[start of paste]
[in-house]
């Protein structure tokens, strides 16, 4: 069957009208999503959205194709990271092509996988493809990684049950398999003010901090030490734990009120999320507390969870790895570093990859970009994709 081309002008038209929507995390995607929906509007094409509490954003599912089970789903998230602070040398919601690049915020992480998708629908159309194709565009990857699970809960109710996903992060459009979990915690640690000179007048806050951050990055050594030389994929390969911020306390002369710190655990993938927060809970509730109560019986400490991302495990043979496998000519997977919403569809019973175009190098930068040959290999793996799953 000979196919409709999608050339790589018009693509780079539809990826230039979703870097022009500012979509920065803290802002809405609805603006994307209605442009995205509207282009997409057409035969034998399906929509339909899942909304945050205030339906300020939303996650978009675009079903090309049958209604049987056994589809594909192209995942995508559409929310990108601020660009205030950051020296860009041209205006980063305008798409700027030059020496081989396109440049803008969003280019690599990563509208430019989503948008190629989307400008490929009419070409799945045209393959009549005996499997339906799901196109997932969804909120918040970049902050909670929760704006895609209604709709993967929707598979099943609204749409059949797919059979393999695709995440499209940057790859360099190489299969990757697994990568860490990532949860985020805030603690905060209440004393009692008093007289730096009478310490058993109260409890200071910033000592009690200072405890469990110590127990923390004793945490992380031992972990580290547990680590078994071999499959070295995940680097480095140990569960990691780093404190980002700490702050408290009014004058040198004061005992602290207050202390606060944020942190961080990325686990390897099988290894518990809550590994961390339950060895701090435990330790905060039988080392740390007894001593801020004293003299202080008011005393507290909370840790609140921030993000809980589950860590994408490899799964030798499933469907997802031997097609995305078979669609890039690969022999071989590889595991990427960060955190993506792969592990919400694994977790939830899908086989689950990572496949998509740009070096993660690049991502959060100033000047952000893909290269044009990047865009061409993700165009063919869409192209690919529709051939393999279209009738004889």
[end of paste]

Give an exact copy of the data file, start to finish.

[in-house]
């Protein structure tokens, strides 16, 4: 069957009208999503959205194709990271092509996988493809990684049950398999003010901090030490734990009120999320507390969870790895570093990859970009994709 081309002008038209929507995390995607929906509007094409509490954003599912089970789903998230602070040398919601690049915020992480998708629908159309194709565009990857699970809960109710996903992060459009979990915690640690000179007048806050951050990055050594030389994929390969911020306390002369710190655990993938927060809970509730109560019986400490991302495990043979496998000519997977919403569809019973175009190098930068040959290999793996799953 000979196919409709999608050339790589018009693509780079539809990826230039979703870097022009500012979509920065803290802002809405609805603006994307209605442009995205509207282009997409057409035969034998399906929509339909899942909304945050205030339906300020939303996650978009675009079903090309049958209604049987056994589809594909192209995942995508559409929310990108601020660009205030950051020296860009041209205006980063305008798409700027030059020496081989396109440049803008969003280019690599990563509208430019989503948008190629989307400008490929009419070409799945045209393959009549005996499997339906799901196109997932969804909120918040970049902050909670929760704006895609209604709709993967929707598979099943609204749409059949797919059979393999695709995440499209940057790859360099190489299969990757697994990568860490990532949860985020805030603690905060209440004393009692008093007289730096009478310490058993109260409890200071910033000592009690200072405890469990110590127990923390004793945490992380031992972990580290547990680590078994071999499959070295995940680097480095140990569960990691780093404190980002700490702050408290009014004058040198004061005992602290207050202390606060944020942190961080990325686990390897099988290894518990809550590994961390339950060895701090435990330790905060039988080392740390007894001593801020004293003299202080008011005393507290909370840790609140921030993000809980589950860590994408490899799964030798499933469907997802031997097609995305078979669609890039690969022999071989590889595991990427960060955190993506792969592990919400694994977790939830899908086989689950990572496949998509740009070096993660690049991502959060100033000047952000893909290269044009990047865009061409993700165009063919869409192209690919529709051939393999279209009738004889």